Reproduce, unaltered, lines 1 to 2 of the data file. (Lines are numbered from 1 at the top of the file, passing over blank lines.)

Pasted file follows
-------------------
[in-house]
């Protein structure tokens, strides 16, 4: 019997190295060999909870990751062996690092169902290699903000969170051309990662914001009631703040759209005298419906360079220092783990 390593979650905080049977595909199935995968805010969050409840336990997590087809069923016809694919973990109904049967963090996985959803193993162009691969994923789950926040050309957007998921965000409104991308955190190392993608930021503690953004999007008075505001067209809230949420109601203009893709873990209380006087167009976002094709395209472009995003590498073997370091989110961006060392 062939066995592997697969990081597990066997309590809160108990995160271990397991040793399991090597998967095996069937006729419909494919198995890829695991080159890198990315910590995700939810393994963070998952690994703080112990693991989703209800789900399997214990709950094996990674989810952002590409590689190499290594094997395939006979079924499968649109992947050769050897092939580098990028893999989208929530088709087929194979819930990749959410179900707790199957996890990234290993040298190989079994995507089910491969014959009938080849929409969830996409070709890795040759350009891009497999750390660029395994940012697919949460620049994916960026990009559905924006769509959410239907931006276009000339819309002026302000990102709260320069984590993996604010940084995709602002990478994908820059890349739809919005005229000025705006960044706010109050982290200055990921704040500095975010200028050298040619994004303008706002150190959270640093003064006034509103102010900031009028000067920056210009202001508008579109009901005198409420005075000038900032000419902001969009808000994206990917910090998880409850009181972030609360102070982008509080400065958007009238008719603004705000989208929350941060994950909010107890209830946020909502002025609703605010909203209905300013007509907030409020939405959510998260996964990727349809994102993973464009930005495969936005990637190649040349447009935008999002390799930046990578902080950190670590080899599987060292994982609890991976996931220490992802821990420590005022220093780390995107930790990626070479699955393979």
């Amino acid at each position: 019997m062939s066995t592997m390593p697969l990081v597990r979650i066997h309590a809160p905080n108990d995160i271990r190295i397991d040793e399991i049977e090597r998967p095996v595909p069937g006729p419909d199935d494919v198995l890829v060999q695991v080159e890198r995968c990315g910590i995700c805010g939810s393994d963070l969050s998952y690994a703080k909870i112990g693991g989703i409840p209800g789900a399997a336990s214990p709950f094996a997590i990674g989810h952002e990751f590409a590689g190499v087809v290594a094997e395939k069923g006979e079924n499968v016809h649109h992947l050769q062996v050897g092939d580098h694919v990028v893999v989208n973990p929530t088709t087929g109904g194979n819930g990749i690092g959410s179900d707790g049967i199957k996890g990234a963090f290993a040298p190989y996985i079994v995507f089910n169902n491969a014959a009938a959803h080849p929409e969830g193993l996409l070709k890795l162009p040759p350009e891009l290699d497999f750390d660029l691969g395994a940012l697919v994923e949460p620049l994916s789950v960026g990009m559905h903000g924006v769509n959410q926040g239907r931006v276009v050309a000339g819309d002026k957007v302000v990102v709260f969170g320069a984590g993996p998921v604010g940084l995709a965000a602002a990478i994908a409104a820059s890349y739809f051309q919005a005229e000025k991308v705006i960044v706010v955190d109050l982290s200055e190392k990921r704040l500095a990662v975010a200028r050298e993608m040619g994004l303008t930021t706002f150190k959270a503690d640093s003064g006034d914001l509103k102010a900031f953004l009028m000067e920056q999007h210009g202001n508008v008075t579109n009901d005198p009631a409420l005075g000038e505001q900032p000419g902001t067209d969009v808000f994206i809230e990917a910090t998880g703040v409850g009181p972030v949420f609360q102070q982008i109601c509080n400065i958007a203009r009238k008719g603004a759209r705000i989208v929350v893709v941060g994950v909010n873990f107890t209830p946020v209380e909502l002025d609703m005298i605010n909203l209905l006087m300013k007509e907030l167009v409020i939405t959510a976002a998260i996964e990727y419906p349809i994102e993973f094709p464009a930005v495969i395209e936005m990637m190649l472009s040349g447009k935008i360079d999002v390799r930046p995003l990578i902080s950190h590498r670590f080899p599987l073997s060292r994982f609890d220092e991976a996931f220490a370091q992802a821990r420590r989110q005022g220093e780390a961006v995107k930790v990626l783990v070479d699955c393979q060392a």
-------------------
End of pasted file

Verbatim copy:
[in-house]
């Protein structure tokens, strides 16, 4: 019997190295060999909870990751062996690092169902290699903000969170051309990662914001009631703040759209005298419906360079220092783990 390593979650905080049977595909199935995968805010969050409840336990997590087809069923016809694919973990109904049967963090996985959803193993162009691969994923789950926040050309957007998921965000409104991308955190190392993608930021503690953004999007008075505001067209809230949420109601203009893709873990209380006087167009976002094709395209472009995003590498073997370091989110961006060392 062939066995592997697969990081597990066997309590809160108990995160271990397991040793399991090597998967095996069937006729419909494919198995890829695991080159890198990315910590995700939810393994963070998952690994703080112990693991989703209800789900399997214990709950094996990674989810952002590409590689190499290594094997395939006979079924499968649109992947050769050897092939580098990028893999989208929530088709087929194979819930990749959410179900707790199957996890990234290993040298190989079994995507089910491969014959009938080849929409969830996409070709890795040759350009891009497999750390660029395994940012697919949460620049994916960026990009559905924006769509959410239907931006276009000339819309002026302000990102709260320069984590993996604010940084995709602002990478994908820059890349739809919005005229000025705006960044706010109050982290200055990921704040500095975010200028050298040619994004303008706002150190959270640093003064006034509103102010900031009028000067920056210009202001508008579109009901005198409420005075000038900032000419902001969009808000994206990917910090998880409850009181972030609360102070982008509080400065958007009238008719603004705000989208929350941060994950909010107890209830946020909502002025609703605010909203209905300013007509907030409020939405959510998260996964990727349809994102993973464009930005495969936005990637190649040349447009935008999002390799930046990578902080950190670590080899599987060292994982609890991976996931220490992802821990420590005022220093780390995107930790990626070479699955393979």